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US Leads in Steady Rise of Patents Covering Key Quantum Performance Measures


Insider Brief

  • U.S. based organizations received 87 patents covering quantum error correction and 56 patents that include logical qubit innovations.
  • China notched 69 patents covering this key technology.
  • A total of 117 patents have been issued to 30 inventors for work on logical qubits.

The United States — and US-based businesses — are leading in certain patents granted for innovations in quantum performance measures, such as quantum error correction and logical qubits, according to a search on The Quantum Insider’s Market Intelligence Platform.

In the search, nearly 200 patents were issued that concerned quantum error correction in some way. Quantum error correction. Quantum error correction, or QEC, is a way to protect quantum information through the detection and correction of errors caused by decoherence, noise or operational inaccuracies. Quantum systems are highly sensitive to environmental interference, such as electromagnetic effects and heat, and reliable QEC could help quantum computers function efficiently and accurately at scale.

Of those patents on quantum error correction, U.S. based organizations received 87 patents covering quantum error correction. China had 69 patents covering this key technology.

IBM (12) and Alphabet (10) lead in granted patents for quantum error correction.

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Tencent Holdings, a Chinese multinational technology company and holding company that provides internet-related services and products, has 8 patents on QEC. Leading institutions include Xidian University (9 patents), Korea University (5 patents) and Yale University (4 patents).

Trendwise, we see a gradual, but observable, increase in patents covering quantum error correction, particularly in the last three years. Currently, QEC patents issued in the first quarter of 2024 are about the same as the full-year output of quantum error correction patents during 2021.

Logical Qubits

A total of 117 patents have been issued to 30 organizations for work on logical qubits, considered a critical advance toward fault-tolerant quantum computing.

Of those, 56 were issued to US-based firms and institutions. Chinese organizations claimed 48 patents for logical qubits. Europe, Korea, Japan and Canada also made the list of nation’s with patents in logical qubits.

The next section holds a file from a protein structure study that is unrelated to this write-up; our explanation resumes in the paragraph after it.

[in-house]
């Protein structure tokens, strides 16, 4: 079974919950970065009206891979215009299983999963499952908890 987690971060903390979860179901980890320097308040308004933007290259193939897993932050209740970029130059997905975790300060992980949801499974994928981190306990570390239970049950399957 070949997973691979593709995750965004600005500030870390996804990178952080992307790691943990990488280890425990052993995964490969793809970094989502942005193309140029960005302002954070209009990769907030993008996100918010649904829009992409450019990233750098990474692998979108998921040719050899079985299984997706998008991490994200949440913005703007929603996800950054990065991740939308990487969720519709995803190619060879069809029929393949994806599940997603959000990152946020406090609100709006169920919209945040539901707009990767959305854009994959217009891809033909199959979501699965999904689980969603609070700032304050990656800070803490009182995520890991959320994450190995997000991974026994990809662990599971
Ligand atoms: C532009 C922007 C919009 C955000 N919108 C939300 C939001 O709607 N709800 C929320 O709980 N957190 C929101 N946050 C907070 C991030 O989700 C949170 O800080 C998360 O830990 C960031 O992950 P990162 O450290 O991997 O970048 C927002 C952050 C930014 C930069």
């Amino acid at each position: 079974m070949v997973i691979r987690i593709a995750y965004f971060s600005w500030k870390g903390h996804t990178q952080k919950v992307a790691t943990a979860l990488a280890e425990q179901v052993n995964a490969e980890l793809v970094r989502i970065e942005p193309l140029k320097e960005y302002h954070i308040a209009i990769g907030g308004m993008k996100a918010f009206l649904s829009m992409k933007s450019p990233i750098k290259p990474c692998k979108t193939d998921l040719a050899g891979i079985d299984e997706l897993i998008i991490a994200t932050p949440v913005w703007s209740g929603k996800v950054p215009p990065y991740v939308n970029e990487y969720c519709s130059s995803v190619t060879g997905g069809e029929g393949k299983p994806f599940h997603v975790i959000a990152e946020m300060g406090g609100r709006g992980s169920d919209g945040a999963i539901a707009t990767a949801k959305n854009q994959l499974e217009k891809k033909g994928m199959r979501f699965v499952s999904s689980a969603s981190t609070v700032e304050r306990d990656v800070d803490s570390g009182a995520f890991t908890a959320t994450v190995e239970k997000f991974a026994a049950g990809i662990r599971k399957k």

D-Wave registered the most patents covering logical qubits of organizations in the search. The company has 8 patents that address logical qubits in some way. Korea’s National Research Council of Science and Technology notched six.

Microsoft, which also had six logical qubit patents, followed by IBM and Classiq Technologies. Yale University was a leading institution with 5 patents. Baidu was the top Chinese organizations for logical qubit innovation with four patents.

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Of course there are limitations with any patent search to convey absolutely accurate statistics on intellectual property for quantum, or any industry. For example, not all companies will seek patent protection on IP. Also, the process to file and receive a patent is long and laborious, meaning not all IP would be included in a patent search and that the current analysis is merely a “snapshot in time”. Some statistics may not be accurate because some patent applications feature authors from multiple countries. In another limitation, many patents might not include the terminology of the search, but cover similar technological advances. Further, there are many measures of quantum performance not included in this analysis.

However, it is hoped that this analysis give the reader some idea of trends and an understanding of the relative leaders in the technological area, in this case, quantum technology and specifically quantum performance measures.


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Matt Swayne

With a several-decades long background in journalism and communications, Matt Swayne has worked as a science communicator for an R1 university for more than 12 years, specializing in translating high tech and deep tech for the general audience. He has served as a writer, editor and analyst at The Quantum Insider since its inception. In addition to his service as a science communicator, Matt also develops courses to improve the media and communications skills of scientists and has taught courses. [email protected]

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